§ Mr. Brooks
I accept the hon. Gentleman's argument, but he is inadvertently misrepresenting my point. I am not seeking to disguise the fact that they are obtaining a service at a cost. What I am trying to argue is that if costs inexorably go on rising at the point of consumption in city areas we shall drive people away from the public transport system and it will grind to a standstill. How does the hon. Gentleman see that problem?
§ Mr. Heseltine
I take the hon. Gentleman's explanation, and I shall deal with it later, but costs rise for the people whom he is seeking to protect. They rise because they have to pay more for tobacco, fuel, a pint of beer, or whatever it may be. But they do not know why they are paying more, and that is the dilemma in which the hon. Gentleman and his colleagues find themselves.
It is interesting to consider, in the broadest terms, the substance of the inquiry in Manchester tomorrow. We heard a great deal in 1967 and in 1968 of the advantages of the Government changing the operating structure of the passenger transport operations in Manchester so as to bring them under one large operating unit.
My hon. Friend and I went to great lengths to point out that this would divert the managerial expertise available in Manchester away from the problems of planning and traffic management and getting the framework right into the problems of reorganising a massive and top-heavy bus structure.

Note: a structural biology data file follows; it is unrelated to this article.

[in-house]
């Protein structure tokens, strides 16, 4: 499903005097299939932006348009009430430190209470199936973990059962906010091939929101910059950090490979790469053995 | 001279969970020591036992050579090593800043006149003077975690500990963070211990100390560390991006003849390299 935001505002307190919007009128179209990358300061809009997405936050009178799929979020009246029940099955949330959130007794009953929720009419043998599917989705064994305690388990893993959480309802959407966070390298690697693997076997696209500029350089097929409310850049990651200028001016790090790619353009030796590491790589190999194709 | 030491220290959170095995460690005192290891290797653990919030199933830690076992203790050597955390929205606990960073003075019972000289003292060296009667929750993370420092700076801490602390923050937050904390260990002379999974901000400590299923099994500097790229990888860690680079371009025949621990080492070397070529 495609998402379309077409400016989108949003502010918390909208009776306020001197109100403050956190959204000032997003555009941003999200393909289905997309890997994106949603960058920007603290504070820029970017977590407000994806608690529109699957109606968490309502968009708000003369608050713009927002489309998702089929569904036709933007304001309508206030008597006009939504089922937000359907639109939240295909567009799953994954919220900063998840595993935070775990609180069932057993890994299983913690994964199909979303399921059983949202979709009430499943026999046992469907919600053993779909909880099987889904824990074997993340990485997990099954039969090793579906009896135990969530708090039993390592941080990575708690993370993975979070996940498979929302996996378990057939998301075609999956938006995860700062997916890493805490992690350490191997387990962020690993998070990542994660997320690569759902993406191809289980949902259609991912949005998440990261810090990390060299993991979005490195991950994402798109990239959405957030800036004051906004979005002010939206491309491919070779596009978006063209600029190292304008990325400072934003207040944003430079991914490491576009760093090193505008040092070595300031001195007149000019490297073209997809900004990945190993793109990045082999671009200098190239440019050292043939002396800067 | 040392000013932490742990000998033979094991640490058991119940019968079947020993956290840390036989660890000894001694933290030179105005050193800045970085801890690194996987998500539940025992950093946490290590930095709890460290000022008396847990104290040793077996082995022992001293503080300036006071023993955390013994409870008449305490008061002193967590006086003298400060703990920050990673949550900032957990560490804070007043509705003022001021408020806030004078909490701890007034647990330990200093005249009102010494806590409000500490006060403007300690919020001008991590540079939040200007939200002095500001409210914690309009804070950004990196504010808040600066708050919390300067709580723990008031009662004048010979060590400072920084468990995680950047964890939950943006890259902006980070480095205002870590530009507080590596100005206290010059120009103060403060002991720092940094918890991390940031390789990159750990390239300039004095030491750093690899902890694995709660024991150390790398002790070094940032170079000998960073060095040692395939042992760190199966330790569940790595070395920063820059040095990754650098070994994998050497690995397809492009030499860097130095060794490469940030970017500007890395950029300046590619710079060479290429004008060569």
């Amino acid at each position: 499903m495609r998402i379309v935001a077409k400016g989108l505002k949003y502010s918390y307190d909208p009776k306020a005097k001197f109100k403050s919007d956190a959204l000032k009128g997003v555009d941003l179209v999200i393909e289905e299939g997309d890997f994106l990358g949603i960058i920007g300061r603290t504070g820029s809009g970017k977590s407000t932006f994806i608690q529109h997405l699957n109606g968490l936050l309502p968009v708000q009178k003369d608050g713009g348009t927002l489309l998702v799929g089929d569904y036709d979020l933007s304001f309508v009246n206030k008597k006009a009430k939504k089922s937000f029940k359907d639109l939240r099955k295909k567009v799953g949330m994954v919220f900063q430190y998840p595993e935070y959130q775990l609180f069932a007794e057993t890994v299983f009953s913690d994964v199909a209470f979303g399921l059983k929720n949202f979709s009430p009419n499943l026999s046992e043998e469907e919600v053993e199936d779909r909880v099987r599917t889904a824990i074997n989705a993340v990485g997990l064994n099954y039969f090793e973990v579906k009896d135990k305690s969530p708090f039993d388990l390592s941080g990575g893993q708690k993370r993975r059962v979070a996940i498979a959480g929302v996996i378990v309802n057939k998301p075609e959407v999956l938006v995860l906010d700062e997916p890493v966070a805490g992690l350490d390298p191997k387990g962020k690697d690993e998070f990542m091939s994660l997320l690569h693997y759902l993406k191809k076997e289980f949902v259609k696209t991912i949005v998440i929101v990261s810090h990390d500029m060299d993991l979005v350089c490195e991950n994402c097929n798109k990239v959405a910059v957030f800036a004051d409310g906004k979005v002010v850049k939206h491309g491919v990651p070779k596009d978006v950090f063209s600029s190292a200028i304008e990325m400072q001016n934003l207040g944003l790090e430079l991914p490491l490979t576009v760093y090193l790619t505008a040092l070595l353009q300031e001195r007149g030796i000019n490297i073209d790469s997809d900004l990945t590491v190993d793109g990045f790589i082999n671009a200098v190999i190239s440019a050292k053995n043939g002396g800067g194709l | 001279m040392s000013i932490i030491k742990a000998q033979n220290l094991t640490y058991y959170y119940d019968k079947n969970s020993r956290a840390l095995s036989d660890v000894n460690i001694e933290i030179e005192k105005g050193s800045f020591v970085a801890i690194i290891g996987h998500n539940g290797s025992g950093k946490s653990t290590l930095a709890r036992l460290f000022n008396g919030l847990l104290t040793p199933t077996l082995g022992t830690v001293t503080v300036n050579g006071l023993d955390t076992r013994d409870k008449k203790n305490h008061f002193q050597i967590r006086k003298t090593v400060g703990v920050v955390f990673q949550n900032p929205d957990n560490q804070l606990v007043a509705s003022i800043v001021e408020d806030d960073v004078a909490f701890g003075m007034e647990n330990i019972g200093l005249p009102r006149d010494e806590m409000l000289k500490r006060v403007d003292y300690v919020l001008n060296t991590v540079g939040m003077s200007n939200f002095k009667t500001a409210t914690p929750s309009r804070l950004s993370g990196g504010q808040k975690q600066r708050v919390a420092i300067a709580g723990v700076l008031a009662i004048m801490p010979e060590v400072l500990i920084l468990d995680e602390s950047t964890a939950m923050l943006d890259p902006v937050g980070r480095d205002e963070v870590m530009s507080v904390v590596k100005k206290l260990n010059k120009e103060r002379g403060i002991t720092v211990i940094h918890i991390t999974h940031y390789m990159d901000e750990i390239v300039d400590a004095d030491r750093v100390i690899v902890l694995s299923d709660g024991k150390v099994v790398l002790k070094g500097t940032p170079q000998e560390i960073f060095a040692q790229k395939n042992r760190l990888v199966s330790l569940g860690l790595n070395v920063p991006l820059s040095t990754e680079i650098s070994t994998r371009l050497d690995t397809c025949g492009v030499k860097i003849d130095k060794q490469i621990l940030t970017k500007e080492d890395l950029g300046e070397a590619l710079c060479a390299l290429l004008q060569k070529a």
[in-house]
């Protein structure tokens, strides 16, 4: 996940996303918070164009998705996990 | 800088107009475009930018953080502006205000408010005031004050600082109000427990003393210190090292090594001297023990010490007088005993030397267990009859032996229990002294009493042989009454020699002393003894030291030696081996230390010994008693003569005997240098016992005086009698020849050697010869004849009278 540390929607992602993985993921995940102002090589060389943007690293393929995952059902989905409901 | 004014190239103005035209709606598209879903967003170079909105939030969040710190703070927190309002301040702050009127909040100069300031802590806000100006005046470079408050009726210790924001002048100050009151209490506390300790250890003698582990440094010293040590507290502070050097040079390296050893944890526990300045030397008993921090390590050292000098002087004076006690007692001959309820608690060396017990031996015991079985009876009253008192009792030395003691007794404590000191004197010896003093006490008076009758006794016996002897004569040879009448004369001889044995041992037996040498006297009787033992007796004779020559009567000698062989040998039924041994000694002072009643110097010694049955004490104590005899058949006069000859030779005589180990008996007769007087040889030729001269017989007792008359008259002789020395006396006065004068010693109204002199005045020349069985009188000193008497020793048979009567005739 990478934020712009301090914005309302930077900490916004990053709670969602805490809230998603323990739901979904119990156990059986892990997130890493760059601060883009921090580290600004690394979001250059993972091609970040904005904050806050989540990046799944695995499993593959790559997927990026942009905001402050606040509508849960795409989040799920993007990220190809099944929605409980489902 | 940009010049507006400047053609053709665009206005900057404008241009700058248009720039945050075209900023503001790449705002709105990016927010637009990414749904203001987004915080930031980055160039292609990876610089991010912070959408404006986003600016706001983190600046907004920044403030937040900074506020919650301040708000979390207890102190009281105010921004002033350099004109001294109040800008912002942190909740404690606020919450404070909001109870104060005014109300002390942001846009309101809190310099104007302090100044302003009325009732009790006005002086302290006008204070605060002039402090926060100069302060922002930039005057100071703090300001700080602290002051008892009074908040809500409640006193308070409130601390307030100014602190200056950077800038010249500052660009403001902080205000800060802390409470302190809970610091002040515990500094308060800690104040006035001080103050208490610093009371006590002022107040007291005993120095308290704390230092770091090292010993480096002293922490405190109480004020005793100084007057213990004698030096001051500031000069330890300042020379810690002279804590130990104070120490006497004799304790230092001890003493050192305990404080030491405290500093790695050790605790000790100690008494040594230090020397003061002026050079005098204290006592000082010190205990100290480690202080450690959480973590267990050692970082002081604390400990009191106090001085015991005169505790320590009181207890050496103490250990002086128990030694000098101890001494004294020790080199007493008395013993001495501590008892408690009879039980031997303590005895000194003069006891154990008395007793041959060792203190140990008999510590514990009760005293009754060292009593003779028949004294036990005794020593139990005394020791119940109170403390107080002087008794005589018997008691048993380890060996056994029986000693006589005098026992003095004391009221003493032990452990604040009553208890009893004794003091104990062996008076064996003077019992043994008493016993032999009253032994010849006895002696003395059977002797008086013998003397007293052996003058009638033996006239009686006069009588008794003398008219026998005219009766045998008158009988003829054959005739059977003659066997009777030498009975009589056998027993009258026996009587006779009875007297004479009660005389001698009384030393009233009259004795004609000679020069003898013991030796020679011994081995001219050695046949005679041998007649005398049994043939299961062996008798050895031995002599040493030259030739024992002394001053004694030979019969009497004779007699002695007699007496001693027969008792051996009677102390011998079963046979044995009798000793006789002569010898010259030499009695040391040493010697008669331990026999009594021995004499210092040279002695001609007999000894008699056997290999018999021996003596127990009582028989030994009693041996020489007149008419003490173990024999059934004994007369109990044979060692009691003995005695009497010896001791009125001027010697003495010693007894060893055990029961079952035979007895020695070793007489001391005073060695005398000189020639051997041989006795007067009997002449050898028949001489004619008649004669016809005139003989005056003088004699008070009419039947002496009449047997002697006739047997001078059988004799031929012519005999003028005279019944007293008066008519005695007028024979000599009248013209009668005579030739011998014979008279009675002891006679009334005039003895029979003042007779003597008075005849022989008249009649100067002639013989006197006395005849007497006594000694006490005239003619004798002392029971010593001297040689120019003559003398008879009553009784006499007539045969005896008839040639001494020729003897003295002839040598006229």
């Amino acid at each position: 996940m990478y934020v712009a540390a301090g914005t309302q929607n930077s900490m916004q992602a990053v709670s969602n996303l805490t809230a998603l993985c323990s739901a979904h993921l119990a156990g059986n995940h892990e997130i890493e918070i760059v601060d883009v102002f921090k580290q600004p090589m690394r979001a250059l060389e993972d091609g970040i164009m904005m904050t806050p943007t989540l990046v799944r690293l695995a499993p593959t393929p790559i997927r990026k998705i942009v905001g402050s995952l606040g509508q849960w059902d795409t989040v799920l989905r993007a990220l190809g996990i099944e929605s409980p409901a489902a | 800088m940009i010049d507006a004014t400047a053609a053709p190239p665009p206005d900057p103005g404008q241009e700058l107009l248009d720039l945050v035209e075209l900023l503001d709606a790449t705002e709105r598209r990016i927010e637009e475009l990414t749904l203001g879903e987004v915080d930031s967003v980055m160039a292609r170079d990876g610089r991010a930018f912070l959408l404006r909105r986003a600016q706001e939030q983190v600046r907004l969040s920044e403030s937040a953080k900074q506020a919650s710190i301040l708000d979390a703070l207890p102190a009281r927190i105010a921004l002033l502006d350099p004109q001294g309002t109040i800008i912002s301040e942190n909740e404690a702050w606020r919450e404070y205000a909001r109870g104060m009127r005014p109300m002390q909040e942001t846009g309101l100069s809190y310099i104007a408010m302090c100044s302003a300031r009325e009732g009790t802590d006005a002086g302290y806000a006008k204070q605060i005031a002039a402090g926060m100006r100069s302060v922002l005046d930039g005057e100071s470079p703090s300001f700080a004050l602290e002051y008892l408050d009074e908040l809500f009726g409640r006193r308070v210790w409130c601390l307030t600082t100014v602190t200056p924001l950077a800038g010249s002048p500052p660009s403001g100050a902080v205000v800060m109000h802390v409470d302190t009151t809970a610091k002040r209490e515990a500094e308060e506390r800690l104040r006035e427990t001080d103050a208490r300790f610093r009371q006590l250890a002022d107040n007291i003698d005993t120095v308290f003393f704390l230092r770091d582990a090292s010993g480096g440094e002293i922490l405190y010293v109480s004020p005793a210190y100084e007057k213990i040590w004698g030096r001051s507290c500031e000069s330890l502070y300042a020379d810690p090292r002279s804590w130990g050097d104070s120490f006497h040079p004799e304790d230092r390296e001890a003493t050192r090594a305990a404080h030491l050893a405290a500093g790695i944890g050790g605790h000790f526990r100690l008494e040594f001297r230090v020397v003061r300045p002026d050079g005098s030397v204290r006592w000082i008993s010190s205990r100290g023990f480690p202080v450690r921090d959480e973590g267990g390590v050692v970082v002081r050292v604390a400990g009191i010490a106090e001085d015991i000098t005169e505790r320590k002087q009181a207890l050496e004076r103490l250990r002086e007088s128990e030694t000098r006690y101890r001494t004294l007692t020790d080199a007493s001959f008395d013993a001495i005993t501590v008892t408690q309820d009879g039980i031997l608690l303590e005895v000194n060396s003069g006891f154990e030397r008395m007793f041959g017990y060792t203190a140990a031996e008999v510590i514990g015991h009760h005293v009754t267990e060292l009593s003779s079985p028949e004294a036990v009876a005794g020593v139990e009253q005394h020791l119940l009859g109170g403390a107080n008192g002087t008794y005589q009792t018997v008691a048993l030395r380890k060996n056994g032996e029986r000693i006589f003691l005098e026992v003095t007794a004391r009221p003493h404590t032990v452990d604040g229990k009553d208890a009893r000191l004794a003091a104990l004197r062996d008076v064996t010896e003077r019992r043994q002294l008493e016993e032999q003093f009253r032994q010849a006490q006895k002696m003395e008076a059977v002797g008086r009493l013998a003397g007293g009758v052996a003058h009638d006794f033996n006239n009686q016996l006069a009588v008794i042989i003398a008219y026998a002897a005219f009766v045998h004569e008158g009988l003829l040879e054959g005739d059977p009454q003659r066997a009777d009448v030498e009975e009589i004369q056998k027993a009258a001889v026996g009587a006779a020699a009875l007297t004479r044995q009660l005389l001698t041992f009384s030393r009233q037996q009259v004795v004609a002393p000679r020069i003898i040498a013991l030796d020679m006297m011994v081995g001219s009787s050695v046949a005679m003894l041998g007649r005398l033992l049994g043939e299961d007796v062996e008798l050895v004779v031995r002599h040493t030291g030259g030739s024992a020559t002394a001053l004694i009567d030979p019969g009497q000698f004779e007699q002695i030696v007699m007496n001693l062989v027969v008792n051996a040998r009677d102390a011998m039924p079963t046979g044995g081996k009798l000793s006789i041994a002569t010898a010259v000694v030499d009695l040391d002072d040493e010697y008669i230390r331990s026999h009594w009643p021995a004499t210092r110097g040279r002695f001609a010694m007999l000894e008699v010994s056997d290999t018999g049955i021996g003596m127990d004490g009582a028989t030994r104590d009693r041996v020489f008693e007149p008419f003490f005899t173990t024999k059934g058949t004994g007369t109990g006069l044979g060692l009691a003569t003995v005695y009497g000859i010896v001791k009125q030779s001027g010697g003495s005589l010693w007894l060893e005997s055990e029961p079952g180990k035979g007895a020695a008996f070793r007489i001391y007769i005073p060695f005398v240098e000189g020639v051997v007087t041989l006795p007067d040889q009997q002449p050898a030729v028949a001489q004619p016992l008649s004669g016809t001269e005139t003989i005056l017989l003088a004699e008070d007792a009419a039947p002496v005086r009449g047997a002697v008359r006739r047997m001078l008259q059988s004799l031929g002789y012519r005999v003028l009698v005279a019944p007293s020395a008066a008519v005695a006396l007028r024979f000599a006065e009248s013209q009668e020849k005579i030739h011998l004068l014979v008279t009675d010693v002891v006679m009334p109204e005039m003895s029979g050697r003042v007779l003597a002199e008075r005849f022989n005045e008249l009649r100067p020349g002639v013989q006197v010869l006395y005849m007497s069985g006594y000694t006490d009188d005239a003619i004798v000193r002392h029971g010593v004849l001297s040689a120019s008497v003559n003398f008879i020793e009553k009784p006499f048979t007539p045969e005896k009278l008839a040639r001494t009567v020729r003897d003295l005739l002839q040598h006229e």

We were laughed at. We heard the right hon. Lady the First Secretary of State say to the Labour Party conference on 2nd October, 1967:You know, the Tories tried to run a scare that fares would go up as a result of creating these passenger transport authorities.The right hon. Lady said a good deal else besides, and I have no doubt that the delegates were on their feet in ecstasy, applauding her condemnation of the "wicked" Tories.
We heard the same thing in the White Paper in July 1966, which said:In many of these areas the efficiency of bus operations is hampered by the small size of the undertakings"—the undertakings which were to move into the massive passenger transport authority. So it went on. The quotations are freely 1272 available for anyone who wishes to see them.
I have taken the figures for the last year, up to 31st March, 1969, of the trading results of the 11 undertakings in the S.E.L.N.E.C. passenger transport authority. It will come as an interesting revelation to nobody that on a turnover of £18 million those 11 undertakings until March of last year showed a profit of £750 before depreciation and after depreciation a loss of £160,000. The 11 undertakings were then rationalised in order to produce the benefits of which we have heard so much into the S.E.L.N.E.C. authority.